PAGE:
COLUMN By LARRY HICKS 854-1575 x445 / @ydsports
It’s not your typical “recruited-to-play-Division I-something” story.
It is, however, a story about perseverance, about persistence, about backbone, about grit, about stick-to-itiveness. It’s about a young woman from York County who entered a situation with her eyes wide open, knew it was going to be difficult, and then stepped up to meet the challenge head-on when it became more difficult than she ever could have imagined.
It is the story of Kiyanna Brown, 19, a freshman lacrosse player at Delaware State University.
First a little background: Brown is the daughter of Kenneth Brown and Dawn Trump. Her stepfather is Scott Trump. They live in the Shiloh area of the West York Area School District, from which she graduated high school last year.
Brown played field hockey and lacrosse for the West York High School teams and was selected a York-Adams Division I all-star in both sports. She was recruited to play midfield for the Delaware State University lacrosse team despite having less than three years experience in the sport.
“Field hockey (played in the fall) had always been my primary sport,” Brown said. “I ran track in junior high, but decided I wanted to try something else. So when I was a sophomore, West York started a girls’ lacrosse team (played in the spring). I’d never played before, not even on a traveling or recreation team, but a couple of my friends talked me into it.”
West York did manage a 3-12 record that first season. And “we improved each year after that. In fact, we made the District 3 Tournament my senior year.”
Then the college recruitment started. The lacrosse coaching staff at Delaware State University had an offer like no other program in America. It had no lacrosse team for women, but it intended to start one. And it made Brown one of its top recruits. Brown accepted the offer of an athletic scholarship to go there.
“I knew the deal. I knew from the very start it was going to be difficult,” Brown said. “I knew we’d have to work very hard because we’d be playing experienced teams, full teams with full sets of substitutes.”
DSU had recruited three freshman players, plus one transfer recruit, one graduate student and seven players who participated in a university intramural program the year before. There was not a single player with NCAA Division I college lacrosse experience.
That was tough enough. Then it got tougher.
Lacrosse, for the novice fans among us, is a team game played with 12 players on each side. DSU started the season with exactly 12 players. Other teams had rosters brimming with 24 to 30 players.
Then the injuries, withdrawals and defections set in.
“We started out the season with 12 players, but no substitutes,” Brown said. “A couple games into the season we were playing with seven or eight players against teams with 12 players. It wasn’t always pretty.”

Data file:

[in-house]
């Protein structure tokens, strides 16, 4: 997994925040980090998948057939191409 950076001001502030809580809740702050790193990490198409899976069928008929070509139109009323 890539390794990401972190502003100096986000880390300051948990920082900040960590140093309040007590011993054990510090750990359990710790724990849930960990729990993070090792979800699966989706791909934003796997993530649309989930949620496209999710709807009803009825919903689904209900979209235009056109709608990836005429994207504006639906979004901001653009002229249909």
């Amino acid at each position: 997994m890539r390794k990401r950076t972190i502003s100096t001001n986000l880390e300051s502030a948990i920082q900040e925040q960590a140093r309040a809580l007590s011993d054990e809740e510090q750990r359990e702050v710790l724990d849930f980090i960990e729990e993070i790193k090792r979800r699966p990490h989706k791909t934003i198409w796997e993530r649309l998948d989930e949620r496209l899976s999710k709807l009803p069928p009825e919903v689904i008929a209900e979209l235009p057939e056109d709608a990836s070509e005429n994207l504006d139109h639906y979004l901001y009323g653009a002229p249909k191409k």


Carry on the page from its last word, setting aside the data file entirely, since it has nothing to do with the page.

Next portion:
As it turns out, lacrosse isn’t the same as baseball. In baseball, if you don’t have nine players to start the game, you simply forfeit to the other team.
But in lacrosse, Brown said, you can play with as few as two players — one must be the goalie, however. But that’s two players against 12. It quickly becomes a beatdown.
It never came to that, however.
“We always had at least seven players. But we played quite a bit with just seven players,” she said.
That meant being double- and triple-teamed all of the time.
It is a game that features passing, catching and carrying a rubber ball with a netted stick. And it’s run, run, run, especially when you’re shorthanded. It meant a lot of physical play. It meant being tested, physically and mentally every game.
“It meant we had to be more physically fit than the teams we played,” Brown said, “because we had no subs. The coach prepared us pretty well for what we’d face. We really worked on fitness, being able to run for 60 minutes without gasping for air. By the end of the season, I was more fit than I’ve ever been.”
But it was a challenge. Delaware State played 11 games in its fledgling season, against teams such as Colgate, Wilmington University of Delaware, Mount St. Mary’s, St. Bonaventure, Howard, Manhattan, Saint Francis and Niagara.
And it lost every one. In truth, they took a beating most of the time. They lost to Wagner, 21-2; to Liberty, 21-4; to St. Bonaventure, 19-0; to Saint Francis, 20-2.
You get the idea. It’s won-loss record was 0-11, and not a close game in sight. It was brutal.
“But we had our share of small victories,” Brown said. “We managed to overcome some huge disadvantages. We actually scored some goals against more experienced players and teams, even when we were double- and triple-teamed.
“It wasn’t pretty, but it was a great learning experience. I can honestly say I learned more by playing down (seven against 12) than I might have otherwise. I improved my skills as the year went on. I have no complaints. In fact, I enjoyed it.”
Talk about making lemonade out of lemons.
Next year, Brown said, will be another year. A better year.
“Hey, we scored eight times in our last game (against Wilmington University) even though we only had seven players on the field. It wasn’t a win, but it almost felt like one.”
A moral victory, perhaps.
Brown was responsible for three of those goals against Wilmington, a team record for goals in a single game. She also had two assists and five points in the game.
And she finished the season tied for the team lead in goals (eight) and points (10), and she led the team in turnovers caused on defense.
Oh, and one more thing — Brown is majoring in sports management. And she’s a dean’s list student.
It’s a different story than we’re used to hearing.
But what a story.
Sports columns by Larry A. Hicks, Dispatch columnist, run Thurs days. E-mail: lhick email@example.com.